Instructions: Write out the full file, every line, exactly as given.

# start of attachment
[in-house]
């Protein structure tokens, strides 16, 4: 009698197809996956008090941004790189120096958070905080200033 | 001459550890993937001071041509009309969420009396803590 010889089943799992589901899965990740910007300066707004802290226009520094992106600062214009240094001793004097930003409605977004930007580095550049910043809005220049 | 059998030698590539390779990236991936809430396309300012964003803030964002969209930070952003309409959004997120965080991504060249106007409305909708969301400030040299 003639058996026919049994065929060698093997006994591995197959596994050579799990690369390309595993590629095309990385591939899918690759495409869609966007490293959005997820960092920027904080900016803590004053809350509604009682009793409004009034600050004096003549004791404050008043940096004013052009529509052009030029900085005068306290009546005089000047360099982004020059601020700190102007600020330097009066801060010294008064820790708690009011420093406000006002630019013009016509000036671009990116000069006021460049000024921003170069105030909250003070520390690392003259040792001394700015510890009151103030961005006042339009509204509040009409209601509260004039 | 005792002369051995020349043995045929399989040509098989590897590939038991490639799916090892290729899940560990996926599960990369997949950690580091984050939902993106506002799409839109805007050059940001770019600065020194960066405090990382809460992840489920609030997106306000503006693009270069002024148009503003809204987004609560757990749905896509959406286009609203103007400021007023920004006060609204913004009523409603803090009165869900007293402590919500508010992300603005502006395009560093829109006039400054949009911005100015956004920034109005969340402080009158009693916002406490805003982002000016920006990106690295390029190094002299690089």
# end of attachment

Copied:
[in-house]
């Protein structure tokens, strides 16, 4: 009698197809996956008090941004790189120096958070905080200033 | 001459550890993937001071041509009309969420009396803590 010889089943799992589901899965990740910007300066707004802290226009520094992106600062214009240094001793004097930003409605977004930007580095550049910043809005220049 | 059998030698590539390779990236991936809430396309300012964003803030964002969209930070952003309409959004997120965080991504060249106007409305909708969301400030040299 003639058996026919049994065929060698093997006994591995197959596994050579799990690369390309595993590629095309990385591939899918690759495409869609966007490293959005997820960092920027904080900016803590004053809350509604009682009793409004009034600050004096003549004791404050008043940096004013052009529509052009030029900085005068306290009546005089000047360099982004020059601020700190102007600020330097009066801060010294008064820790708690009011420093406000006002630019013009016509000036671009990116000069006021460049000024921003170069105030909250003070520390690392003259040792001394700015510890009151103030961005006042339009509204509040009409209601509260004039 | 005792002369051995020349043995045929399989040509098989590897590939038991490639799916090892290729899940560990996926599960990369997949950690580091984050939902993106506002799409839109805007050059940001770019600065020194960066405090990382809460992840489920609030997106306000503006693009270069002024148009503003809204987004609560757990749905896509959406286009609203103007400021007023920004006060609204913004009523409603803090009165869900007293402590919500508010992300603005502006395009560093829109006039400054949009911005100015956004920034109005969340402080009158009693916002406490805003982002000016920006990106690295390029190094002299690089």